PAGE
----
The boyishly charming TV actor and one-time Dancing with the Stars contestant regularly appears in the gossip pages at A-list dos. Photo / Natalie Slade
The entertainer would probably slap you around the chops with a rare steak if you called him an artist
The bloke who owns the place where I get my hair cut asked if he could suggest somebody to be interviewed: Shane Cortese. Why? Because he was always seeing his picture at those A-list dos in the gossip pages. He wondered whether there was anything more to him.
Obviously there must be, because in addition to going to the opening of a window, he's been Mac in Nothing Trivial, Colin in The Almighty Johnsons, Hayden in Outrageous Fortune and the dead guy, Brian, in Burying Brian.
But I knew what he meant and it's not a bad question, so I asked it. One answer might be, he cheerfully offered, that there are no depths to be plumbed.
Is that true? Yes, and no. He is more interesting than he professes to be, although partly that is because he is so normal, for an actor. He said, somewhat redundantly, that he's not a luvvie.
He suggested we have lunch and we both had, at his suggestion, enormous steaks and huge bowls of chips. I asked what he likes to do when he's not working and he said, sweeping his arm over the table: "This!" He had only one glass of wine because he was going on to rehearsals for The Almighty Johnsons, but you can imagine him having more than one. So he likes eating and drinking, in a blokey, rare steak way. He is the least precious actor I've ever met.
I had wondered whether to tell him about my hairdressing bloke, because it's not the most flattering reason to want to interview somebody, but he didn't mind a bit. "Tell him to come and have a beer with me." He did mean it, but he is very good at marketing himself. That, too, is hardly a flattering thing to say about an actor, but I didn't say it: he did.
We didn't talk about acting at all. I don't think he knows how to, or, more likely, he has no interest in talking about the art of acting. I asked him who his favourite actors were and he said that I'd laugh at him, but that he really likes Hugh Jackman. Perhaps he thought he should say, I don't know, some arty actor like Tilda Swinton. He also likes Tom Cruise because of films like Top Gun which made him want to become an actor. "I'd love to meet him!" If he did meet him, he'd tell him he was the reason he became an actor. He would too, and he wouldn't worry for a minute that this might be a bit naff and it somehow isn't. It's puppyishly endearing.
He likes Jackman as an actor but really he likes him because "he's also a businessman. And he sings and dances and he's good at selling himself. He's everything I'd aspire to be."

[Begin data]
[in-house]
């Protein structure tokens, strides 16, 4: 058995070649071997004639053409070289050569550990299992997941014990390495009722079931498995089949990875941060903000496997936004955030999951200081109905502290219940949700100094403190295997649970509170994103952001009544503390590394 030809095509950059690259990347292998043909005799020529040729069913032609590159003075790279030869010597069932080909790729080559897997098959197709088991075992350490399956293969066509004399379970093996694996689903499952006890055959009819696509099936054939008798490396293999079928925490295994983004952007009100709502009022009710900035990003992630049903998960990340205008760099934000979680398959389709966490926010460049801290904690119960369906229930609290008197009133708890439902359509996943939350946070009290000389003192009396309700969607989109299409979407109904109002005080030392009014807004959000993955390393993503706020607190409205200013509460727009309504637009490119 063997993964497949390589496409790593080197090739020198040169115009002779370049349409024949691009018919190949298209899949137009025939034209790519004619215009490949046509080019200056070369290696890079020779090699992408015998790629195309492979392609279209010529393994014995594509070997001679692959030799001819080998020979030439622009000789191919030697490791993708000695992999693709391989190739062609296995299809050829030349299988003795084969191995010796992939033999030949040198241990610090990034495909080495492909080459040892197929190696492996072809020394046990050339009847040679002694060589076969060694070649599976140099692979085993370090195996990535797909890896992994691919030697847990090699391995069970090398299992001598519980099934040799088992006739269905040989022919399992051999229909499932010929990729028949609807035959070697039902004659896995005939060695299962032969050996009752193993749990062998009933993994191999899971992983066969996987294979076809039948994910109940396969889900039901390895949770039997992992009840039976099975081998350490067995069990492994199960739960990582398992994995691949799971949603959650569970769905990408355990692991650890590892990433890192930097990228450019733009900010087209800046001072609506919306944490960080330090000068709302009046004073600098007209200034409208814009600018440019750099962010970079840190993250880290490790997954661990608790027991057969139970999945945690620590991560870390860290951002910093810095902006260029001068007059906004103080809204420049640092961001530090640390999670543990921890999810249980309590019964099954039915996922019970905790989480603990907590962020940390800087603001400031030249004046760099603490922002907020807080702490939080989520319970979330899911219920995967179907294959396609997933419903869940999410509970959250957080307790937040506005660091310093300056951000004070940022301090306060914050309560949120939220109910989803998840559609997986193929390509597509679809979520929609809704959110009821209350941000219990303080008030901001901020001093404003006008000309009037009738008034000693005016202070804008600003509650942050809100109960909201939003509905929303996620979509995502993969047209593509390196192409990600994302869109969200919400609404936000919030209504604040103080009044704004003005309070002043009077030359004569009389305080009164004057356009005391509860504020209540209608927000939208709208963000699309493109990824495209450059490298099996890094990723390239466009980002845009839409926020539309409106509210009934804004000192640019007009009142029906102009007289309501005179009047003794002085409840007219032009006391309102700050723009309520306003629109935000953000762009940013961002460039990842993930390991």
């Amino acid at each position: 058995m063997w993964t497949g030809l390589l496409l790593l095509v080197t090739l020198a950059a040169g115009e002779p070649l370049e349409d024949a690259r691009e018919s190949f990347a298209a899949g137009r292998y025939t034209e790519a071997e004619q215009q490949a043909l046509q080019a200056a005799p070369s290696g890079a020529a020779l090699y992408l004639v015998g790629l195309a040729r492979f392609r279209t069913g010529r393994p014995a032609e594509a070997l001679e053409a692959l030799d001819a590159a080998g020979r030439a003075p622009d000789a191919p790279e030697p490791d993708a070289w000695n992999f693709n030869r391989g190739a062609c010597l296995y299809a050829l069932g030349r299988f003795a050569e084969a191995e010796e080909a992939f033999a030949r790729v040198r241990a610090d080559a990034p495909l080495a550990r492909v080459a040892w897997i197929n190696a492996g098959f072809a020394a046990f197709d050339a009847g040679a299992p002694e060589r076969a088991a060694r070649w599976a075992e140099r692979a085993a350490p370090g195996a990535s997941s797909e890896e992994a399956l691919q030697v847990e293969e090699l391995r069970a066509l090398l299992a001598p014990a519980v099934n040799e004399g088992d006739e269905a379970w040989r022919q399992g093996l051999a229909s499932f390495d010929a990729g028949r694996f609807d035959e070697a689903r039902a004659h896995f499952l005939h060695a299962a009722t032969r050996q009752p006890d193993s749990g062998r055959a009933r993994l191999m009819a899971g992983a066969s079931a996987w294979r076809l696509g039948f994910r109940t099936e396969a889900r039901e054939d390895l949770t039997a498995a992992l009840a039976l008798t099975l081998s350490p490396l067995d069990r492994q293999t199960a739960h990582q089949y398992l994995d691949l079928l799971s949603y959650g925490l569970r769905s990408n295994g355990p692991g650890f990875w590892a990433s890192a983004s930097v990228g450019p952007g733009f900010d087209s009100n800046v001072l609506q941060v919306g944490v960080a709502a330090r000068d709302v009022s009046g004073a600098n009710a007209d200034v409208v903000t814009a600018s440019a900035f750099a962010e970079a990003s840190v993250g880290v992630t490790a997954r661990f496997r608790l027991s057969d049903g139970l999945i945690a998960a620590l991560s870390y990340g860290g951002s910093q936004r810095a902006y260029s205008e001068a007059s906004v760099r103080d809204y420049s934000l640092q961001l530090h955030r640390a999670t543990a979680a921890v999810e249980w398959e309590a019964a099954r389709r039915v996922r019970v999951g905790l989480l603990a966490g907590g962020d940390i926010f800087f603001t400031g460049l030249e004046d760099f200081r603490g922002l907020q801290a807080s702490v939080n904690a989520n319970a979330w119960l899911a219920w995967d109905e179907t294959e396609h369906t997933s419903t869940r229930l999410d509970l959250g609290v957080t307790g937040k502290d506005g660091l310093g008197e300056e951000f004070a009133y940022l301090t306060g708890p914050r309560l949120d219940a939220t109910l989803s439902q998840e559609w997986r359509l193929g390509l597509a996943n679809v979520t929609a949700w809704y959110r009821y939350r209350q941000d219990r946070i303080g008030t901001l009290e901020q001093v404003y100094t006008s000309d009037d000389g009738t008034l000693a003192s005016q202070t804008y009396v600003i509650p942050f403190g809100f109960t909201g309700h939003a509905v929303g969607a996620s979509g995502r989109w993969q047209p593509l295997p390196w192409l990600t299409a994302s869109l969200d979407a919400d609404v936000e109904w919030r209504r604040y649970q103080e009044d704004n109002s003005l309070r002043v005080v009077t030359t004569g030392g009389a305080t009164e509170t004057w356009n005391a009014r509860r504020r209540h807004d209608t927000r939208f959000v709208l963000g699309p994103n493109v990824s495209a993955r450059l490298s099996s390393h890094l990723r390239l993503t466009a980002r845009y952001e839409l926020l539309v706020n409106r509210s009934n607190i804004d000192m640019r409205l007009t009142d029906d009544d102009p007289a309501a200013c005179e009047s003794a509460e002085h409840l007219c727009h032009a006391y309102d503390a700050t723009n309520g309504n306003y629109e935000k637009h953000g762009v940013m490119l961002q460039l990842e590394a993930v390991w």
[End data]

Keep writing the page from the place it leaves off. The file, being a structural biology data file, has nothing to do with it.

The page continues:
Cortese is also a businessman, having last year bought the New Zealand franchise for ICMI, an inspirational speakers' company. He has an office in Takapuna and when he goes to the office he puts on a suit and "I become a businessman for the day".
He has a businesslike definition of acting. "To me, acting is a business. Every part of being an actor should be the same as being a lawyer, or whatever. You still have to sell yourself and you have to be healthy, you've got to be prepared, you've got to deliver what people want. You've got to get up at the right time in the morning and you've got to market yourself and you've got to do your GST."
He is amazingly uninterested in art, and would probably slap you around the chops with a rare steak if you called him an artist. I said, as were leaving, "Are you interested in art at all?" He said, absolutely deadpan (which might have been acting, or he might actually have meant it), that he had some really good oil paintings, by an artist from Palmerston North.
I said, "Are you a serious actor now?" This is a question most actors would rightly take offence at. He said: "A serious actor! Ha! I'm a television actor. I'm pretty commercial. I'm not a method actor, I'm not an Indie actor. I think commercial television is where I fit best. It pays my bills. That's not an offensive question to me at all."
It wasn't meant to be. It's just hard to figure out where he fits in the acting world. You'd think he must have stumbled into it. What he did is much more peculiar than that. He actively pursued a stage career and fame, and in 1993 went off to London and the West End to do musical theatre. He was a travel agent at the time. But where on earth did he get the idea that he could go on the stage? He'd done amateur theatre in Palmerston North so presumably somebody had told him he was good enough to be a professional. "I wasn't. I was told I was terrible. Even my mum told me to stop singing."
He says he now doesn't know how he had the nerve, but he did go and did get roles. He stayed for 10 years and then got an offer of a role in Shortland Street: the evil Dominic. He says he was awful. All of which only demonstrates that he's determined, and stubborn, certainly not that he was meant to be an actor.